Yasodha Natkunam, M.D., Ph.D

Publication Details

  • Atypical cellular disorders. Hematology / the Education Program of the American Society of Hematology. American Society of Hematology. Education Program McClain, K. L., Natkunam, Y., Swerdlow, S. H. 2004: 283-296

    Abstract:

    Some immunologic diseases are characterized by profound loss or primary dysfunction of a given population of cells. The atypical cellular disorders discussed here all bear some similarities in that abnormal proliferations of lymphocytes and macrophages or dendritic cells result in lymphadenopathy, skin rashes, bone lesions and infiltrations of nearly any other organ system. What are the similarities and the differences between Langerhans cell histiocytosis (LCH), sinus histiocytosis with massive lymphadenopathy (SHML) or Rosai-Dorfman disease, and Castleman's disease (CD)? Studies on LCH have some advantages since it was described before the others, and organized clinical trials have been done since the 1980s. The understanding of SHML benefited from a registry maintained by Drs. Rosai and Dorfman. CD was described fifty years ago and for one subtype has the most clearly defined etiology (HHV-8 infection) of the three atypical cellular disorders discussed here. In Section I, Dr. Kenneth McClain examines the unanswered question of whether LCH is a malignant clonal disorder or an inflammatory response triggered by aberrant cytokine expression or a virus. Advocates of the malignant proliferation theory rest their case primarily on the following two points: Clonality of the CD1a+ Langerhans cells was demonstrated by analysis of the human androgen receptor in patients with single bone lesions (Low Risk) or multisystem disease including spleen, liver, bone marrow, or lung (High Risk). Although no consistent chromosomal abnormalities have been reported, loss of heterozygosity (LOH) has been defined by comparative genomic hybridization. Those in the "inflammatory response" camp note that non-clonal proliferation of Langerhans cells in adult pulmonary LCH also have LOH by the same method. The pathologic cells have not been successfully grown in culture or immune-deficient mice and don't have a "malignant" morphology. While the basic scientific arguments continue, important advances in the treatment of LCH have been made by international collaborations of the Histiocyte Society. Risk groups have been clearly defined and the response to therapy after the initial 6 weeks is known to be the strongest prognostic variable for outcome. In Section II, Dr. Yasodha Natkunam reviews the features of SHML, which most often presents as painless cervical lymphadenopathy, although many patients can have extranodal involvement as well. These sites include the skin, respiratory tract, bone, lung, gastrointestinal tract, and brain. The diagnosis rests on finding intact lymphocytes in the cytoplasm of activated macrophages as well as accumulation of mature plasma cells. Hemolytic or non-hemolytic anemias, hypergammaglobulinemia, and elevated erythrocyte sedimentatin rate (ESR) are often found with SHML. An intriguing finding of human herpesvirus (HHV)-6 viral proteins in SHML has been reported in several patients, but needs further study. SHML associated with lymphoproliferations triggered by defects in apoptosis are discussed since this mechanism may provide a clue to the etiology. Therapy for SHML varies greatly in reported case series. Many patients have spontaneous regression or resolution after surgical removal of isolated node groups. Others with systemic involvement may benefit from chemotherapy, but no clinical trials have been done. In Section III, Dr. Steven Swerdlow clarifies key features of the four types of CD. Localized cases are divided into the hyaline vascular type and plasma cell type. Both are usually cured by surgical excision and have symptoms mainly of a mass lesion, although the latter often also has constitutional symptoms. The two types are distinguished largely by the nature of the follicles and the number of interfollicular plasma cells. Interleukin (IL)-6 expression is increased in the plasma cell type. Multicentric CD of the plasmablastic type is most often found in HIV-positive patients with coincident HHV-8 infection. Many have lymphomas or Kaposi sarcomas. Other cases of multicentric CD are also most like the plasma cell type, however, with disseminated disease and constitutional symptoms. A wide variety of anti-neoplastic drugs, radiation therapy, anti-IL-6 and rituximab or atlizumab have been used with varying success in patients with multicentric CD. Clinical trials are needed for SHML and CD and registration of adult and pediatric patients on current LCH trials are encouraged.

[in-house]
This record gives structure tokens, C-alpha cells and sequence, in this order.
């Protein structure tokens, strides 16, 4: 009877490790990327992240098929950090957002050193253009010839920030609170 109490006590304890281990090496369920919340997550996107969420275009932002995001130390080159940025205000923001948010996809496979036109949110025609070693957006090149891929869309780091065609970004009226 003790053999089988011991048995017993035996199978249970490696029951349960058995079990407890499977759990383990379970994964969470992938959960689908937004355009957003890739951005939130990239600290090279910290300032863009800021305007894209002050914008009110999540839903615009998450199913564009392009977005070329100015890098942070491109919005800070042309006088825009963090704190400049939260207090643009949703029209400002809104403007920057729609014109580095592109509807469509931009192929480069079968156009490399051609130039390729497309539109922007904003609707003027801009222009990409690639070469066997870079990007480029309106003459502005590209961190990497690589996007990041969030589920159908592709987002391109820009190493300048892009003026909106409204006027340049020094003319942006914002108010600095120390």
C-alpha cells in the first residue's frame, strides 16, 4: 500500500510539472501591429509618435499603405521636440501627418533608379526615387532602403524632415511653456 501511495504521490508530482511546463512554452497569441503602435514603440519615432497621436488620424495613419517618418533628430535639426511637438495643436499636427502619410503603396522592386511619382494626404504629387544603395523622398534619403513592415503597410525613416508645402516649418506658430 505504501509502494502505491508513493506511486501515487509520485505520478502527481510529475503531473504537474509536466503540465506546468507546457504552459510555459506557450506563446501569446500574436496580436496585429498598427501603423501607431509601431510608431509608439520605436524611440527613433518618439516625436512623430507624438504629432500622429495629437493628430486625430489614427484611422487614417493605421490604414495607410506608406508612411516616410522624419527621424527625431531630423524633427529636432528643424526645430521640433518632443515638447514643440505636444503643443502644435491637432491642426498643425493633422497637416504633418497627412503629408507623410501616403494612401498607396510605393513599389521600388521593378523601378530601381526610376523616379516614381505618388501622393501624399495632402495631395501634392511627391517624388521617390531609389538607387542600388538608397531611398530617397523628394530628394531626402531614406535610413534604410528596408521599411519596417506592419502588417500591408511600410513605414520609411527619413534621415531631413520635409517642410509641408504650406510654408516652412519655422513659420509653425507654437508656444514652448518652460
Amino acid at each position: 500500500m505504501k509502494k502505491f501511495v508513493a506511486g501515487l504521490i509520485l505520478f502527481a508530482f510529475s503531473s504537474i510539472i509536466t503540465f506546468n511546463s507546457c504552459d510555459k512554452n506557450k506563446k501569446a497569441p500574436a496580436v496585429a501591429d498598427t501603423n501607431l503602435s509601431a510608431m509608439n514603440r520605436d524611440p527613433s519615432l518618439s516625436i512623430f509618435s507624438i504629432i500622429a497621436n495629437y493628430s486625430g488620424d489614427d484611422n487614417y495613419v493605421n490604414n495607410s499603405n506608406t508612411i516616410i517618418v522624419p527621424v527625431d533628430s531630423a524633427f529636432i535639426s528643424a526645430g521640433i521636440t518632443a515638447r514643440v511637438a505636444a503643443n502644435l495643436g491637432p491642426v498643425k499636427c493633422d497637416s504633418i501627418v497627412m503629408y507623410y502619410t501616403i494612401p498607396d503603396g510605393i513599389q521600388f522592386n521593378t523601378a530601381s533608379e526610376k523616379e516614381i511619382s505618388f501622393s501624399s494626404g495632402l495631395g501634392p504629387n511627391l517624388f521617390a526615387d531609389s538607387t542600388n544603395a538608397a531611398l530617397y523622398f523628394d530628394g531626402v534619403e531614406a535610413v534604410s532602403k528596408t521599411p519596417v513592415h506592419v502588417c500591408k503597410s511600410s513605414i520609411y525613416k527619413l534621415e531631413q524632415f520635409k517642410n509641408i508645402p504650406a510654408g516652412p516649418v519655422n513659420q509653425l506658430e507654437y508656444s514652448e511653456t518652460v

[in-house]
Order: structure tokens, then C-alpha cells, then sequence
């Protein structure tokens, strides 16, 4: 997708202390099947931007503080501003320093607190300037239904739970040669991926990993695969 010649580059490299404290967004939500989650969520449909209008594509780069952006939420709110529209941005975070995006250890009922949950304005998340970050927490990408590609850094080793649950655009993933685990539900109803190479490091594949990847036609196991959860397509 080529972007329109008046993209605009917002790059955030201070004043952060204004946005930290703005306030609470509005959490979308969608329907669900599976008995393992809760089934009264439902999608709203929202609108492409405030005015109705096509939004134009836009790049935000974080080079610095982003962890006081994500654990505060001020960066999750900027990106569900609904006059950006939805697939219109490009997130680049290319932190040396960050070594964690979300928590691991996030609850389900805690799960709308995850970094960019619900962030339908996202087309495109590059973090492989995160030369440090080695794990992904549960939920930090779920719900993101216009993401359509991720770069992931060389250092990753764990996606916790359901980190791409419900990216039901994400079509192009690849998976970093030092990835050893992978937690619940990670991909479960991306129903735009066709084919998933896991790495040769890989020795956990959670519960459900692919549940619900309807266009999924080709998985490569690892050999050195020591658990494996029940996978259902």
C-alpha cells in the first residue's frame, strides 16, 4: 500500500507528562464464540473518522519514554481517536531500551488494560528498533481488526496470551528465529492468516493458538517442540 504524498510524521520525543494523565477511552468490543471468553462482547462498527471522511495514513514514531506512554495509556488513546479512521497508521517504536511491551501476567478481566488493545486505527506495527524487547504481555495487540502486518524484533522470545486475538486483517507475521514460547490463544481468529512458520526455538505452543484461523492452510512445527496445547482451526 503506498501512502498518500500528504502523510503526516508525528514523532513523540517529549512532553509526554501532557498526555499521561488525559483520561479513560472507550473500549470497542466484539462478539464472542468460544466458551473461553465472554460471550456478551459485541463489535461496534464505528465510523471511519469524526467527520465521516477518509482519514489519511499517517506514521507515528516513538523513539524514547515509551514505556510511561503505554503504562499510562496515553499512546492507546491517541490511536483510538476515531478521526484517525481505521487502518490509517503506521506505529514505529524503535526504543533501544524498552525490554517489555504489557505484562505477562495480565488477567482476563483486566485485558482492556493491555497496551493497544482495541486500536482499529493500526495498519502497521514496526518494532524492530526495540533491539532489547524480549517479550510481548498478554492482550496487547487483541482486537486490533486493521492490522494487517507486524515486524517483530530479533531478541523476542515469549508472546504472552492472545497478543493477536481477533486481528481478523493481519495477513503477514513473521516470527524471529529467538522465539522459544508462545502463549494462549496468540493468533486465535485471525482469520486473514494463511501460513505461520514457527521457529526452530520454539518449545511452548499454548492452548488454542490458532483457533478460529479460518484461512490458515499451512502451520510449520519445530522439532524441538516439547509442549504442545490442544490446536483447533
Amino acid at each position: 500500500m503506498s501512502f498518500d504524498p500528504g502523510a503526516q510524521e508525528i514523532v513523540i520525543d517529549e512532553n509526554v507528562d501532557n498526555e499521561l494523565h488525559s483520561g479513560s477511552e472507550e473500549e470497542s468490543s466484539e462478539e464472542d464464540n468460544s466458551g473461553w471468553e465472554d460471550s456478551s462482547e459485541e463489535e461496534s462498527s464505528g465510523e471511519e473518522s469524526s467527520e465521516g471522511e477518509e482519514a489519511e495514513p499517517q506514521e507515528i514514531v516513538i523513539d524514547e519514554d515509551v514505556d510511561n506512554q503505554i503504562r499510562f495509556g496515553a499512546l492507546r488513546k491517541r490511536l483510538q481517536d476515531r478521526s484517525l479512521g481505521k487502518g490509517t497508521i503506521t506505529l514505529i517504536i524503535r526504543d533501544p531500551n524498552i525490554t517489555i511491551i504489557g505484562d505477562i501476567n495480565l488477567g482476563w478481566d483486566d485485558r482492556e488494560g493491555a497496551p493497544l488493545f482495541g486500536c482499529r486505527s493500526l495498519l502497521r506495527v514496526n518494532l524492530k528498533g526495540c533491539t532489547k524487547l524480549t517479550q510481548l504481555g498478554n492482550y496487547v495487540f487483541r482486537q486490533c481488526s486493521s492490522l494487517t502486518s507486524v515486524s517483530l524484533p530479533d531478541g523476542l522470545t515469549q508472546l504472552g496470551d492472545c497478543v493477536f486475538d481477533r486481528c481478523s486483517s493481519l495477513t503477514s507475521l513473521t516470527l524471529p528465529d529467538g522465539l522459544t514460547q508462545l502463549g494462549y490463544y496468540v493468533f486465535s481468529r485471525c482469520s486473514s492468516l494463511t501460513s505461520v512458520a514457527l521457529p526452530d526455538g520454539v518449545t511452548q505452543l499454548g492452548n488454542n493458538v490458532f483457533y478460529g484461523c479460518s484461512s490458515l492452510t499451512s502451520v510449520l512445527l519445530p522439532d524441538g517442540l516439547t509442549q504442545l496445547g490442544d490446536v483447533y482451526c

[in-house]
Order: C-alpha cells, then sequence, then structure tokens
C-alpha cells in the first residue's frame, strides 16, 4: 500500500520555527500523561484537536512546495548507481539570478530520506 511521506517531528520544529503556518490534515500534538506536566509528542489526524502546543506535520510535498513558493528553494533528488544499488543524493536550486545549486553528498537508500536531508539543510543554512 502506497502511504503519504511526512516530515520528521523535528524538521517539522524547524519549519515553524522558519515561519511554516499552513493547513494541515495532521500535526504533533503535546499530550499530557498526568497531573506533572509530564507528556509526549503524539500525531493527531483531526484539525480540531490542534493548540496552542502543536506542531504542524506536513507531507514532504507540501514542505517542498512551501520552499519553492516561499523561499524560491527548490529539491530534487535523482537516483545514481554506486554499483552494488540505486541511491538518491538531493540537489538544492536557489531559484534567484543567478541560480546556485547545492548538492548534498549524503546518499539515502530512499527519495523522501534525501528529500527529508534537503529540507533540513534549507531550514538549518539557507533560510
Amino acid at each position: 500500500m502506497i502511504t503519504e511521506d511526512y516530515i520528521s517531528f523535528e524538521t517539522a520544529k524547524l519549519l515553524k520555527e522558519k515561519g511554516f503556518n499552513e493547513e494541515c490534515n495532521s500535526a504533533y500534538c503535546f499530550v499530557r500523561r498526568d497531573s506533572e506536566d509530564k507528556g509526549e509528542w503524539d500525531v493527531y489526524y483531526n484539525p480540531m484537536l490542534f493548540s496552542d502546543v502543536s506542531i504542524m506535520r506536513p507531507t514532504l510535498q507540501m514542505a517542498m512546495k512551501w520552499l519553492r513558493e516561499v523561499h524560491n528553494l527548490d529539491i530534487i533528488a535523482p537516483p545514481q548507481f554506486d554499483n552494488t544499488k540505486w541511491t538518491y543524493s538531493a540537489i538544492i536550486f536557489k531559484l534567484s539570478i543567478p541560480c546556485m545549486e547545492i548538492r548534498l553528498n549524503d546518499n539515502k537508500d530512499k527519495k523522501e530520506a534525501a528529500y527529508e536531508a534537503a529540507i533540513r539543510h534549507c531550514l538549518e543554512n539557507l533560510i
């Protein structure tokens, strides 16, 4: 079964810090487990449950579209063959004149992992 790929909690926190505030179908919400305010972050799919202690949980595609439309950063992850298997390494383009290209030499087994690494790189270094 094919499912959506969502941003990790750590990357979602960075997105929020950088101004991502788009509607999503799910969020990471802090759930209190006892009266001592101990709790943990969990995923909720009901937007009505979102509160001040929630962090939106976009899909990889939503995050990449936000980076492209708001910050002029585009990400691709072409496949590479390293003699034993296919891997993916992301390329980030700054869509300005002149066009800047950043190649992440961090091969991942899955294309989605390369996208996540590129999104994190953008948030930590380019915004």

View details for PubMedID 15561688

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